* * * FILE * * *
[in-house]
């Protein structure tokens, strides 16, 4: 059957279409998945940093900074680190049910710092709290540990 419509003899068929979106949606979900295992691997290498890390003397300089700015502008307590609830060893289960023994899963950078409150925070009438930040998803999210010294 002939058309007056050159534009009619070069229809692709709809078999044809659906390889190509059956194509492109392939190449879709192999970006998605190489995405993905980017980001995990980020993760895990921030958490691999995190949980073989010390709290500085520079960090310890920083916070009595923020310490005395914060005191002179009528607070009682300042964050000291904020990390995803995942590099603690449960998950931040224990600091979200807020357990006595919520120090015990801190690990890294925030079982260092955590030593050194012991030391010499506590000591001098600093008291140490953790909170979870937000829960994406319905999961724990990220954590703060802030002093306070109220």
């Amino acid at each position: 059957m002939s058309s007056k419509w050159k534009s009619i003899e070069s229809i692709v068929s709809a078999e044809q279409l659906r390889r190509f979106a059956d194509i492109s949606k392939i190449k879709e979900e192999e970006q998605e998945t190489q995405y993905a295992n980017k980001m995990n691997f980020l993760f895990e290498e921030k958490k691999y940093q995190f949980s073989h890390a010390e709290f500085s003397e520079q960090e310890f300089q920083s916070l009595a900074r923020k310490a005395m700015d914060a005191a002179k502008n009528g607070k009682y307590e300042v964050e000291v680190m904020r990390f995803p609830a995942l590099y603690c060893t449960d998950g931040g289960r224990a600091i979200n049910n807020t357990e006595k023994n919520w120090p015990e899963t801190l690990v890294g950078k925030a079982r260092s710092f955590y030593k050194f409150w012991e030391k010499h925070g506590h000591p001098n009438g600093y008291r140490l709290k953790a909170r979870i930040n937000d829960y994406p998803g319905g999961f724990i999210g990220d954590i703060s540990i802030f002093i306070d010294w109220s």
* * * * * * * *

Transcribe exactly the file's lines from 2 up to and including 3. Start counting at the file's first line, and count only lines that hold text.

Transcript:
């Protein structure tokens, strides 16, 4: 059957279409998945940093900074680190049910710092709290540990 419509003899068929979106949606979900295992691997290498890390003397300089700015502008307590609830060893289960023994899963950078409150925070009438930040998803999210010294 002939058309007056050159534009009619070069229809692709709809078999044809659906390889190509059956194509492109392939190449879709192999970006998605190489995405993905980017980001995990980020993760895990921030958490691999995190949980073989010390709290500085520079960090310890920083916070009595923020310490005395914060005191002179009528607070009682300042964050000291904020990390995803995942590099603690449960998950931040224990600091979200807020357990006595919520120090015990801190690990890294925030079982260092955590030593050194012991030391010499506590000591001098600093008291140490953790909170979870937000829960994406319905999961724990990220954590703060802030002093306070109220």
């Amino acid at each position: 059957m002939s058309s007056k419509w050159k534009s009619i003899e070069s229809i692709v068929s709809a078999e044809q279409l659906r390889r190509f979106a059956d194509i492109s949606k392939i190449k879709e979900e192999e970006q998605e998945t190489q995405y993905a295992n980017k980001m995990n691997f980020l993760f895990e290498e921030k958490k691999y940093q995190f949980s073989h890390a010390e709290f500085s003397e520079q960090e310890f300089q920083s916070l009595a900074r923020k310490a005395m700015d914060a005191a002179k502008n009528g607070k009682y307590e300042v964050e000291v680190m904020r990390f995803p609830a995942l590099y603690c060893t449960d998950g931040g289960r224990a600091i979200n049910n807020t357990e006595k023994n919520w120090p015990e899963t801190l690990v890294g950078k925030a079982r260092s710092f955590y030593k050194f409150w012991e030391k010499h925070g506590h000591p001098n009438g600093y008291r140490l709290k953790a909170r979870i930040n937000d829960y994406p998803g319905g999961f724990i999210g990220d954590i703060s540990i802030f002093i306070d010294w109220s």